Lady Liberty Portayed as Woman of Color on U.S. Currency For First Time in History

Coins
Freshly polished coin blanks are seen at the U.S. Mint, San Francisco, California, March 23, 2004. Justin Sullivan/Getty

A woman of color will represent Lady Liberty on American currency for the first time in history, the U.S. Mint and Treasury have announced.

At a press conference Thursday, officials unveiled the 2017 American Liberty High Relief Gold Coin, worth $100 and launched to mark the department's 225th anniversary.

Until now, the coin has only ever featured the face of a white woman.

"We boldly look to the future by casting Liberty in a new light, as an African-American woman wearing a crown of stars, looking forward to ever brighter chapters in our nation's history book," Principal Deputy Director of the Treasury Rhett Jeppson said in a statement published on the department's website.

"The 2017 American Liberty Gold Coin is the first in a series of 24-karat gold coins the United States Mint will issue biennially. These coins will feature designs that depict an allegorical Liberty in a variety of contemporary forms including designs representing Asian-Americans, Hispanic-Americans, and Indian-Americans among others to reflect the cultural and ethnic diversity of the United States.​"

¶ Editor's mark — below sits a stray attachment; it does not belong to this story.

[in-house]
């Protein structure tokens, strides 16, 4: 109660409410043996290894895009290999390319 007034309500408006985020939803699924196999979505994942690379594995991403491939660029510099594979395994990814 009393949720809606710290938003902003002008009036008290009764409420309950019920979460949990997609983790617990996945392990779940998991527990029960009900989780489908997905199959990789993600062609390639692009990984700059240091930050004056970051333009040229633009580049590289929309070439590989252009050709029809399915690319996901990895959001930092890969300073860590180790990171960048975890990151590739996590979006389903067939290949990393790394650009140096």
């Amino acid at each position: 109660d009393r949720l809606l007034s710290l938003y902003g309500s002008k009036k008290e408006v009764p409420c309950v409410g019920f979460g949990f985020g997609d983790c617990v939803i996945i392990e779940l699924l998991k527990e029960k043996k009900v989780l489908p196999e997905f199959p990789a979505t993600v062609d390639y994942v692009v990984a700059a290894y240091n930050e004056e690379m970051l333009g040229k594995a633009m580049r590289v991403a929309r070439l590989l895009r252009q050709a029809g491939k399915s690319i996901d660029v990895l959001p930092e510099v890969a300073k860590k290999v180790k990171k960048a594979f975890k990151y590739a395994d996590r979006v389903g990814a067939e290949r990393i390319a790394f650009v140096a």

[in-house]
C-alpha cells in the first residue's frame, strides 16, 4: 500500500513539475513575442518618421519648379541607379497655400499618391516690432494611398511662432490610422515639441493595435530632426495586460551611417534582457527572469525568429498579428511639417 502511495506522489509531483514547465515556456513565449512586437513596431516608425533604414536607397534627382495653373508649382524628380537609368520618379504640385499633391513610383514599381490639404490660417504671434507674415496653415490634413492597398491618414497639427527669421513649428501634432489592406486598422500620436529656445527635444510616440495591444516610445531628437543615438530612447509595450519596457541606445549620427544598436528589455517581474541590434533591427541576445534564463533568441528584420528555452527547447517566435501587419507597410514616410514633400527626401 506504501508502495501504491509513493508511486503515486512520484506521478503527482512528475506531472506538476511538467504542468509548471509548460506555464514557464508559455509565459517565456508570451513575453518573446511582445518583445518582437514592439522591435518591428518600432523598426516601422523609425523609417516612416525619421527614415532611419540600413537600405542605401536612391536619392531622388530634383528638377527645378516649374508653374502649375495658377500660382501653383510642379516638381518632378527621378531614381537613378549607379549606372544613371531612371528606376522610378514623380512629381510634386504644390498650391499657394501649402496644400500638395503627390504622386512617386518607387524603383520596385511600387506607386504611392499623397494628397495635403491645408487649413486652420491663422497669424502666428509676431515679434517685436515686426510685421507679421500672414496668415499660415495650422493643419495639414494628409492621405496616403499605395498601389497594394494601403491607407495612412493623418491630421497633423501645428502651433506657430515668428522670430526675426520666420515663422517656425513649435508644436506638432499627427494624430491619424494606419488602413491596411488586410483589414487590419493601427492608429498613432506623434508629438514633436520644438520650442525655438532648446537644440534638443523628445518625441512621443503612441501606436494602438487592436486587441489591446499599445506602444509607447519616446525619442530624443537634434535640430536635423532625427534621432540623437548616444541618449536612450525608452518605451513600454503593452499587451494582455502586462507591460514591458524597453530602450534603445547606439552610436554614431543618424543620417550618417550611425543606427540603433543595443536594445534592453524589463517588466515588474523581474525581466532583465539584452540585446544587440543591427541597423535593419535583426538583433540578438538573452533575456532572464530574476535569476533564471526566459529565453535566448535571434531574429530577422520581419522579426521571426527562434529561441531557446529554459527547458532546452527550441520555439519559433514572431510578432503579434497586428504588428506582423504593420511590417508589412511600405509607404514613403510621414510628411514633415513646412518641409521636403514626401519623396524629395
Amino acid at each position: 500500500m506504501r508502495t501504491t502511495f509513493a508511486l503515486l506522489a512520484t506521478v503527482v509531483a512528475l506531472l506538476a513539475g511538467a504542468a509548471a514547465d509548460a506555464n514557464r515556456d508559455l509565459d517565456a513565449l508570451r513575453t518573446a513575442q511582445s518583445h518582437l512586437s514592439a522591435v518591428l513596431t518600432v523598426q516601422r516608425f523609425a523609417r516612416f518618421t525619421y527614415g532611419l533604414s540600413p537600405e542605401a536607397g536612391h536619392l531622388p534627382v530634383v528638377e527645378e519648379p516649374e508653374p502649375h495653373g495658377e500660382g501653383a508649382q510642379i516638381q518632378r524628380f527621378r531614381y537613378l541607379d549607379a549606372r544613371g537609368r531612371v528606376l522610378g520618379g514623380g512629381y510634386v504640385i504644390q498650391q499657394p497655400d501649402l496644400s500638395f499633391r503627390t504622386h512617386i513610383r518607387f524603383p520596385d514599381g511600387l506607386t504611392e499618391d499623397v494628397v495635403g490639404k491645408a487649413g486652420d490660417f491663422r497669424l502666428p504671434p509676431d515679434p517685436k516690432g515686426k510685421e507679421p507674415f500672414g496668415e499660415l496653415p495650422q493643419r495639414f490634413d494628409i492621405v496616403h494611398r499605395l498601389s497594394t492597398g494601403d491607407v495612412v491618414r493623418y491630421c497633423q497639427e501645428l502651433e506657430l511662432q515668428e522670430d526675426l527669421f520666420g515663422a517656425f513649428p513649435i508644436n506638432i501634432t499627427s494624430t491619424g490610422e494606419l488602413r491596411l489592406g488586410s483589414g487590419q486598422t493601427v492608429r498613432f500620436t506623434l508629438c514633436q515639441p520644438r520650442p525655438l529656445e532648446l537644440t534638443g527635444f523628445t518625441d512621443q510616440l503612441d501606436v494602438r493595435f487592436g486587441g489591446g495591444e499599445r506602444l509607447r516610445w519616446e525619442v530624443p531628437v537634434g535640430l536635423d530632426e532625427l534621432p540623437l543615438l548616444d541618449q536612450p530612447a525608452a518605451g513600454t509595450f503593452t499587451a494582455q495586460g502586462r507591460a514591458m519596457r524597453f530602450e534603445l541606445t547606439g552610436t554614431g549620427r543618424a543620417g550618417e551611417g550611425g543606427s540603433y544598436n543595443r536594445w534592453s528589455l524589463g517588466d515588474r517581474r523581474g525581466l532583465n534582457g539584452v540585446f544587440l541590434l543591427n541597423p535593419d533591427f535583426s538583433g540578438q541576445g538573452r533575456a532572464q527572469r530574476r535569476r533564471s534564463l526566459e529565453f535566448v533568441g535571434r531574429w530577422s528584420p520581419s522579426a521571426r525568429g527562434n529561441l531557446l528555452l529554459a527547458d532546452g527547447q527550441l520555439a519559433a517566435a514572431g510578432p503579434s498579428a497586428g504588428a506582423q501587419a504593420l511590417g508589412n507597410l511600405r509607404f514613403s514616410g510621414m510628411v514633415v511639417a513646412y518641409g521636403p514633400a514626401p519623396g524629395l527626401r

The reverse side of the coin shows a large and powerful eagle in flight and is inscribed with "1792," the year the Mint was founded, "2017," and "IN GOD WE TRUST."

Treasury & Mint officials unveiled the 2017 American Liberty High Relief Gold Coin! https://t.co/HkfcPN5Enq #USMint225 @USTreasury pic.twitter.com/0ShGHPn5oF

— United States Mint (@usmint) January 12, 2017

It was designed by Justin Kunz, American representational artist, teacher, and designer of U.S. coinage.

"The unveiling not only marked a historic milestone for the allegorical Lady Liberty, who has been featured on American coinage since the late 1790s, but also served to kick-off the Mint's 225th anniversary—a year-long public awareness campaign about its mission, facilities and employees," Jeppson said.